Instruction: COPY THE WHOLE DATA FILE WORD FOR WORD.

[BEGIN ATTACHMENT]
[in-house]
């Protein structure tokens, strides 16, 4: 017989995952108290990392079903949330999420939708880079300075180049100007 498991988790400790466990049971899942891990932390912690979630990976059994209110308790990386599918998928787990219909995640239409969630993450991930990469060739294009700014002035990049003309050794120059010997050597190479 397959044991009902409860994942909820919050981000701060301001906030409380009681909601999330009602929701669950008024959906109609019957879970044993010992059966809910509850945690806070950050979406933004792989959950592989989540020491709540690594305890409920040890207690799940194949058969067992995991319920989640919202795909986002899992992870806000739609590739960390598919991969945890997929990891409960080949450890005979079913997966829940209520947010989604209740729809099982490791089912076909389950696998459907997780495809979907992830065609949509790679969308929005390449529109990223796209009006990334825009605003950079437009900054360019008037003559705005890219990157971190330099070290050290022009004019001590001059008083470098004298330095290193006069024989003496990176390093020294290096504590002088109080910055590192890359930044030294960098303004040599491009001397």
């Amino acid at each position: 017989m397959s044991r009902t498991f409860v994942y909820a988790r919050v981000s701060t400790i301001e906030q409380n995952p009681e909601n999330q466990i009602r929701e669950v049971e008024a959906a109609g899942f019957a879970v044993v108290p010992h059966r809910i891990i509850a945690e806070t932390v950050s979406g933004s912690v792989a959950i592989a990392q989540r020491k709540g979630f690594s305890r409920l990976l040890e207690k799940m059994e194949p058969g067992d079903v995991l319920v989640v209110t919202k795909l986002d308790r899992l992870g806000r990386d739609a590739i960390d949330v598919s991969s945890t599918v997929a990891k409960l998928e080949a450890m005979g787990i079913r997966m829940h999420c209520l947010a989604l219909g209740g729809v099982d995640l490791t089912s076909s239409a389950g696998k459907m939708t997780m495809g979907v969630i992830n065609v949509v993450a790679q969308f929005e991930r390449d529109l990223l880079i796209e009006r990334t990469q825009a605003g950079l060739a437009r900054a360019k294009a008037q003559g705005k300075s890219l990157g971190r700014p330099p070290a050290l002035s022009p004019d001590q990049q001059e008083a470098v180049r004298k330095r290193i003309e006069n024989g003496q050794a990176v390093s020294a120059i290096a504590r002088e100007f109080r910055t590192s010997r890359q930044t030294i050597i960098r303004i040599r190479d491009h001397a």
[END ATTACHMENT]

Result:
[in-house]
């Protein structure tokens, strides 16, 4: 017989995952108290990392079903949330999420939708880079300075180049100007 498991988790400790466990049971899942891990932390912690979630990976059994209110308790990386599918998928787990219909995640239409969630993450991930990469060739294009700014002035990049003309050794120059010997050597190479 397959044991009902409860994942909820919050981000701060301001906030409380009681909601999330009602929701669950008024959906109609019957879970044993010992059966809910509850945690806070950050979406933004792989959950592989989540020491709540690594305890409920040890207690799940194949058969067992995991319920989640919202795909986002899992992870806000739609590739960390598919991969945890997929990891409960080949450890005979079913997966829940209520947010989604209740729809099982490791089912076909389950696998459907997780495809979907992830065609949509790679969308929005390449529109990223796209009006990334825009605003950079437009900054360019008037003559705005890219990157971190330099070290050290022009004019001590001059008083470098004298330095290193006069024989003496990176390093020294290096504590002088109080910055590192890359930044030294960098303004040599491009001397």
């Amino acid at each position: 017989m397959s044991r009902t498991f409860v994942y909820a988790r919050v981000s701060t400790i301001e906030q409380n995952p009681e909601n999330q466990i009602r929701e669950v049971e008024a959906a109609g899942f019957a879970v044993v108290p010992h059966r809910i891990i509850a945690e806070t932390v950050s979406g933004s912690v792989a959950i592989a990392q989540r020491k709540g979630f690594s305890r409920l990976l040890e207690k799940m059994e194949p058969g067992d079903v995991l319920v989640v209110t919202k795909l986002d308790r899992l992870g806000r990386d739609a590739i960390d949330v598919s991969s945890t599918v997929a990891k409960l998928e080949a450890m005979g787990i079913r997966m829940h999420c209520l947010a989604l219909g209740g729809v099982d995640l490791t089912s076909s239409a389950g696998k459907m939708t997780m495809g979907v969630i992830n065609v949509v993450a790679q969308f929005e991930r390449d529109l990223l880079i796209e009006r990334t990469q825009a605003g950079l060739a437009r900054a360019k294009a008037q003559g705005k300075s890219l990157g971190r700014p330099p070290a050290l002035s022009p004019d001590q990049q001059e008083a470098v180049r004298k330095r290193i003309e006069n024989g003496q050794a990176v390093s020294a120059i290096a504590r002088e100007f109080r910055t590192s010997r890359q930044t030294i050597i960098r303004i040599r190479d491009h001397a």